Colombia is in the middle of negotiating a peace deal with FARC rebels and the number of discussion points between the two groups range from the implementation of justice for crimes committed to the finer nuisances of the deal that could save many lives. Armed conflict in Colombia has resulted in numerous bloody battles, and the loss of many lives because of fighting inbetween paramilitary groups and guerrilla forces. But what President Juan Manuel Santos has done is, he has gone ahead and agreed to pardoning people responsibile for these atrocities in exchange for swifter national peace.
Santos believes that the more lives that peace can solve faster the better it will all be for economic growth, which is true but the nature of the feuds cannot be simplified so much. Most of the people involved in the fightings have been civilians and this has also both raised the profile for criminal violence in the country and thrown some six million Colombians from their homes right into the countryside. Pardoning so many wrongs in the name of peace and a stronger Colombia seems to ask people to forget all of their bruises.
The FARC rebels are known to not really stick to plans of disarming, which result in blood-fueled battles and too much of violence can mean negotiations breaking down once more and that cannot be a positive outcome for either of the two parties involved. Public support for the negotiations often waiver, while the government and the rebels both try to extert their point of views over the agreement. The last fifteen years has seen a reduction in national violence in Colombia but economic growth has gone the opposite way, fuelled by a heightening of incomes and a drop in oil price.
Colombia is individualistic in South America: it does not really have too much of military dictatorship written in it’s history, considers itself as the oldest democratic country in the region, has wet areas and portions of the Amazon rainforest, counts the rich as people who love political responsibility, there is land ownership that breeds inequality, violence with seeds in politics and and guerrilla fighting. A peaceful national climate can aid with getting back those lands grabbed by guerrillas and reducing the victimisation of Colombians on a daily basis.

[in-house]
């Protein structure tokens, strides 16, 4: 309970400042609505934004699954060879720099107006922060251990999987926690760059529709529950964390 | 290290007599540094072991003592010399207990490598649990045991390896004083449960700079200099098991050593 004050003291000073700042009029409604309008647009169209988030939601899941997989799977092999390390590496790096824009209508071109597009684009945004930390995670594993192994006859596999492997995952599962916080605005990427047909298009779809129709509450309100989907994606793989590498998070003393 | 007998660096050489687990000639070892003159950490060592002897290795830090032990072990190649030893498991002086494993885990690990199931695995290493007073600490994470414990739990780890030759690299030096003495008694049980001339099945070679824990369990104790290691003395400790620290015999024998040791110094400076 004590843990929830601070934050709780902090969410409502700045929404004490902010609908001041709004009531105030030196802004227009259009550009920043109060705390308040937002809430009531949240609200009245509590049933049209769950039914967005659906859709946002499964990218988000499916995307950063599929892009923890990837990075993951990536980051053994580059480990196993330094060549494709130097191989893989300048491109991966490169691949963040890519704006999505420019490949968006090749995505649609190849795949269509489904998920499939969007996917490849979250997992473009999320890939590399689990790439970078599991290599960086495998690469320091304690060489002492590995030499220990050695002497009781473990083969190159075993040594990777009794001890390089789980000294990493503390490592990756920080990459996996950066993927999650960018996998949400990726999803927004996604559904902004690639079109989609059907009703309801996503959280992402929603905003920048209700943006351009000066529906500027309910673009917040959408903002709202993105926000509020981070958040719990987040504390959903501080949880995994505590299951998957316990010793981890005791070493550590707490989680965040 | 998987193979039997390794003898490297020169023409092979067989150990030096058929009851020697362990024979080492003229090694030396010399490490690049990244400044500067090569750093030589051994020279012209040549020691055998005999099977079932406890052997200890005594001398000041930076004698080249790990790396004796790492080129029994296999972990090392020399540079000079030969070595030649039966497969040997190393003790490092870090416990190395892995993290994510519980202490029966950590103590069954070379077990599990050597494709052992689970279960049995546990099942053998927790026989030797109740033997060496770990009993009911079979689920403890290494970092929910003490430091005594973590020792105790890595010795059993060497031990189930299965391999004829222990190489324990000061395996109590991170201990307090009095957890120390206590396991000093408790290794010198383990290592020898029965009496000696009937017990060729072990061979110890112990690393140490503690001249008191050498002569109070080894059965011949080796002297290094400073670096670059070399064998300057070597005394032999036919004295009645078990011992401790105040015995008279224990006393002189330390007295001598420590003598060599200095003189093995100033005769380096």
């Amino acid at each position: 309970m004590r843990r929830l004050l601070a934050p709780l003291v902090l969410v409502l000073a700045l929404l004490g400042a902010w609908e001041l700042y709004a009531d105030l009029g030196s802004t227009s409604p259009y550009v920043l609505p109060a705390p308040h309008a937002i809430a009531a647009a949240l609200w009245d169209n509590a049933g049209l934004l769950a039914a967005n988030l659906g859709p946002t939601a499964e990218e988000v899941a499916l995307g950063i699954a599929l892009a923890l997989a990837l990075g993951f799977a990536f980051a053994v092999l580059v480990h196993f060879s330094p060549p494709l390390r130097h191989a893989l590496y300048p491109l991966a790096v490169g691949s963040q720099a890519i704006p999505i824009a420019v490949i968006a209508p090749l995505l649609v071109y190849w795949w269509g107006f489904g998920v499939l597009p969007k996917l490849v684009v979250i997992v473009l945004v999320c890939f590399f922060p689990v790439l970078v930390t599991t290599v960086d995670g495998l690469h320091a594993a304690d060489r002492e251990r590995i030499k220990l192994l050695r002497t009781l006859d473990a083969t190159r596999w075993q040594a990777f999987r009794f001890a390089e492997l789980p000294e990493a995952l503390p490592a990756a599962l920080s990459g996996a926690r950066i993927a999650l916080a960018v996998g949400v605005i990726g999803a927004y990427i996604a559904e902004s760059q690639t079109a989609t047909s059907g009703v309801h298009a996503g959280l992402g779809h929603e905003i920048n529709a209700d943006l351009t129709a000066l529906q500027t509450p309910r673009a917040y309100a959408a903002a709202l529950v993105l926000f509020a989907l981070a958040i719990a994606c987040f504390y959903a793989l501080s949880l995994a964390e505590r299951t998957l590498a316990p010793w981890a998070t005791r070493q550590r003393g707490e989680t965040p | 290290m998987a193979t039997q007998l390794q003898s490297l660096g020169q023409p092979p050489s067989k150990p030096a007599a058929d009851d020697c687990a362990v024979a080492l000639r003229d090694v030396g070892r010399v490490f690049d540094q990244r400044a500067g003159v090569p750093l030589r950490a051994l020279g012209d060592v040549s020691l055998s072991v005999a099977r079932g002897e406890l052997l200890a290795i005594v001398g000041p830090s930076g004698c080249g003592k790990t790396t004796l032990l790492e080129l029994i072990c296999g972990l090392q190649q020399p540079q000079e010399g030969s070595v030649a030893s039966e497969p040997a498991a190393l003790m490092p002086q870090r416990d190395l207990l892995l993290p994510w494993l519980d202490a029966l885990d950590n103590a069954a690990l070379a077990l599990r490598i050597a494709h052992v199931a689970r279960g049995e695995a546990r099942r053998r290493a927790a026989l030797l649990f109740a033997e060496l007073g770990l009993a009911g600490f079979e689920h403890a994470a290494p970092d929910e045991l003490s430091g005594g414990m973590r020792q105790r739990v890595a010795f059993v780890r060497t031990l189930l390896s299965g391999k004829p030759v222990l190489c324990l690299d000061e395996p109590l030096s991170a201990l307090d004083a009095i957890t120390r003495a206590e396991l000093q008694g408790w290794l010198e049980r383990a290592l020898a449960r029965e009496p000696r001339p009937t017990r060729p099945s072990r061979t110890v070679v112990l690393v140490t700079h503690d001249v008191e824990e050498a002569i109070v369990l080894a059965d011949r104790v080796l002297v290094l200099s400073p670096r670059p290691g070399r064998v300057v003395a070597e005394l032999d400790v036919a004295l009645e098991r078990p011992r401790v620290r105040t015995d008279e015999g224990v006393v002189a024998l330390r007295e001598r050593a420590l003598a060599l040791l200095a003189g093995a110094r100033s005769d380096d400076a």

The FARC has contributed to many ills of Colombian society, from drugs trafficking to extortion, and sometimes they have even fed into troubled land owners. Coming back from the brinks of societal failure, is not an easy task because once upon a time Colombia used to be a land filled with frequent reportings of kidnappings and murders. Villages would be invaded and child soldiers would be recruited into rebel groups. The economy was in a pitiful state of recession then as mass unemployment and growth of banks failure become commonplace.
The problem is trusting the FARC will not go back on their words because on previous accounts of striking a peace deal, the guerrillas only used those opportunities to grow their forces, both in paramilitary terms and politically, or simply kill idealists. FARC has stated that they are no longer interested in power-grabbing because military growth is happening nationally and the country is improving but it is not too much of an assurance when there is income inequality, and Venezuela is persistant with it’s support of the FARC rebels, spelling political trouble in its shores for it.
Education rates for children are mending, but universal healthcare seems to be asking too much because only a fraction of the population can contribute to it, whilst the government pays for the other half. No one political figure in the country has been able to solve this crisis, and whenever any had gone far, it would later be revealed that innocent civilians were murdered and passed off as guerrilla fighters. Perhaps this time it will be different and that “much awaited” peace deal will bring home national reforms, from rural areas to the provincial countrysides.